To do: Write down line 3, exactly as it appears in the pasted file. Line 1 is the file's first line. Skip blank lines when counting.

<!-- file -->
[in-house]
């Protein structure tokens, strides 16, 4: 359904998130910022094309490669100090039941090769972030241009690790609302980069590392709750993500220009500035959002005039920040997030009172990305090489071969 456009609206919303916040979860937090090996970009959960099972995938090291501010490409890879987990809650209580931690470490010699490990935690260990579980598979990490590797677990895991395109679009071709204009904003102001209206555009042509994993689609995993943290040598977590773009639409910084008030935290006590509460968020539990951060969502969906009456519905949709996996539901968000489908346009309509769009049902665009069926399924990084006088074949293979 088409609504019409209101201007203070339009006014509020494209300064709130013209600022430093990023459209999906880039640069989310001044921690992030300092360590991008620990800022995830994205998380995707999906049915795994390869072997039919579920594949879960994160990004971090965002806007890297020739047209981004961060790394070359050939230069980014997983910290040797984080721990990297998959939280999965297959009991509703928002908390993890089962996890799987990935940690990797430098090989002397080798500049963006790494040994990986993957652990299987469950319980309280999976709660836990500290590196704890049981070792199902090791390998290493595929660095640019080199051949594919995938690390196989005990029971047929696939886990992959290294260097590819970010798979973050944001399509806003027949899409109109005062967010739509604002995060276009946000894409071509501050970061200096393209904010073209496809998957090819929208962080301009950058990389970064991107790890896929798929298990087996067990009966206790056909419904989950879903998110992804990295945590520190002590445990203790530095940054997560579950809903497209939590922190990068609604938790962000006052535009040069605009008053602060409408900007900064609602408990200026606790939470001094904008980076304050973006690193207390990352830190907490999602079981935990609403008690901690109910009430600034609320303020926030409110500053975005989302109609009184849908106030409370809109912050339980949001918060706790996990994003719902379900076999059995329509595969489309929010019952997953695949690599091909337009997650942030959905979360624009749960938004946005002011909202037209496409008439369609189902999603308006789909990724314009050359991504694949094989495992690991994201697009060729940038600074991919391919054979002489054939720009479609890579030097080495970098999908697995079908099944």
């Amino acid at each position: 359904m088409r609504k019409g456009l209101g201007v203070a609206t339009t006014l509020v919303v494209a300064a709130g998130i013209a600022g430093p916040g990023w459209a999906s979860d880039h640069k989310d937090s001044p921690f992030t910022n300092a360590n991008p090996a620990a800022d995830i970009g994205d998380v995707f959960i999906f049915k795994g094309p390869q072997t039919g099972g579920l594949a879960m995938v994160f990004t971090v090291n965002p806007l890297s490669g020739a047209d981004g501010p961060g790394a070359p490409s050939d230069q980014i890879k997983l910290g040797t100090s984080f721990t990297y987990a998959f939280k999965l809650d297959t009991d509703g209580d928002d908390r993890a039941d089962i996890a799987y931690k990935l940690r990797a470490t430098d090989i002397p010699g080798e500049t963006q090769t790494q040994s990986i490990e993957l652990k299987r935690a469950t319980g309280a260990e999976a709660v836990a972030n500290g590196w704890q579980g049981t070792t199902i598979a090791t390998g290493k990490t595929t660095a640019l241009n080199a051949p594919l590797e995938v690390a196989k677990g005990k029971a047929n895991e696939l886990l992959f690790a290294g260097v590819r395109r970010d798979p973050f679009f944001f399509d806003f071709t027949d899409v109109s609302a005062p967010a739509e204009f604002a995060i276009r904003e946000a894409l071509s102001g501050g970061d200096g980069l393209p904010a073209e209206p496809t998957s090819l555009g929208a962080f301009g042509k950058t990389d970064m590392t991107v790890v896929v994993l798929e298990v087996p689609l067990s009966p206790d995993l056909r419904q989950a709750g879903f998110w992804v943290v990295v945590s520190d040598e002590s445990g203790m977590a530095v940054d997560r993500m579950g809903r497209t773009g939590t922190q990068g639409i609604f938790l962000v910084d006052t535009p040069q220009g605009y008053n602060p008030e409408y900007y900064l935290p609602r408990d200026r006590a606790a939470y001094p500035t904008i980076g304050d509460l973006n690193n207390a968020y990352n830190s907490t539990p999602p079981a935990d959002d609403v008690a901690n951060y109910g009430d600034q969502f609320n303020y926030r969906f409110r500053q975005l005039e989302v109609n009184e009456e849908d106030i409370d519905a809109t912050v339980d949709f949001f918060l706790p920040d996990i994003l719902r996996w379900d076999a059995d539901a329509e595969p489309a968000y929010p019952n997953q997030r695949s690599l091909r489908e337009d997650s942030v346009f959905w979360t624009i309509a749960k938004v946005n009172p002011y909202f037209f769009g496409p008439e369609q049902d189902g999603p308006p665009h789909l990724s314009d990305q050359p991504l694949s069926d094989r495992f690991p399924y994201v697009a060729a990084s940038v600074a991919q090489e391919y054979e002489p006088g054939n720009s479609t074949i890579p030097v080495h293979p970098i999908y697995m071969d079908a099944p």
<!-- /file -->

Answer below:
């Amino acid at each position: 359904m088409r609504k019409g456009l209101g201007v203070a609206t339009t006014l509020v919303v494209a300064a709130g998130i013209a600022g430093p916040g990023w459209a999906s979860d880039h640069k989310d937090s001044p921690f992030t910022n300092a360590n991008p090996a620990a800022d995830i970009g994205d998380v995707f959960i999906f049915k795994g094309p390869q072997t039919g099972g579920l594949a879960m995938v994160f990004t971090v090291n965002p806007l890297s490669g020739a047209d981004g501010p961060g790394a070359p490409s050939d230069q980014i890879k997983l910290g040797t100090s984080f721990t990297y987990a998959f939280k999965l809650d297959t009991d509703g209580d928002d908390r993890a039941d089962i996890a799987y931690k990935l940690r990797a470490t430098d090989i002397p010699g080798e500049t963006q090769t790494q040994s990986i490990e993957l652990k299987r935690a469950t319980g309280a260990e999976a709660v836990a972030n500290g590196w704890q579980g049981t070792t199902i598979a090791t390998g290493k990490t595929t660095a640019l241009n080199a051949p594919l590797e995938v690390a196989k677990g005990k029971a047929n895991e696939l886990l992959f690790a290294g260097v590819r395109r970010d798979p973050f679009f944001f399509d806003f071709t027949d899409v109109s609302a005062p967010a739509e204009f604002a995060i276009r904003e946000a894409l071509s102001g501050g970061d200096g980069l393209p904010a073209e209206p496809t998957s090819l555009g929208a962080f301009g042509k950058t990389d970064m590392t991107v790890v896929v994993l798929e298990v087996p689609l067990s009966p206790d995993l056909r419904q989950a709750g879903f998110w992804v943290v990295v945590s520190d040598e002590s445990g203790m977590a530095v940054d997560r993500m579950g809903r497209t773009g939590t922190q990068g639409i609604f938790l962000v910084d006052t535009p040069q220009g605009y008053n602060p008030e409408y900007y900064l935290p609602r408990d200026r006590a606790a939470y001094p500035t904008i980076g304050d509460l973006n690193n207390a968020y990352n830190s907490t539990p999602p079981a935990d959002d609403v008690a901690n951060y109910g009430d600034q969502f609320n303020y926030r969906f409110r500053q975005l005039e989302v109609n009184e009456e849908d106030i409370d519905a809109t912050v339980d949709f949001f918060l706790p920040d996990i994003l719902r996996w379900d076999a059995d539901a329509e595969p489309a968000y929010p019952n997953q997030r695949s690599l091909r489908e337009d997650s942030v346009f959905w979360t624009i309509a749960k938004v946005n009172p002011y909202f037209f769009g496409p008439e369609q049902d189902g999603p308006p665009h789909l990724s314009d990305q050359p991504l694949s069926d094989r495992f690991p399924y994201v697009a060729a990084s940038v600074a991919q090489e391919y054979e002489p006088g054939n720009s479609t074949i890579p030097v080495h293979p970098i999908y697995m071969d079908a099944p």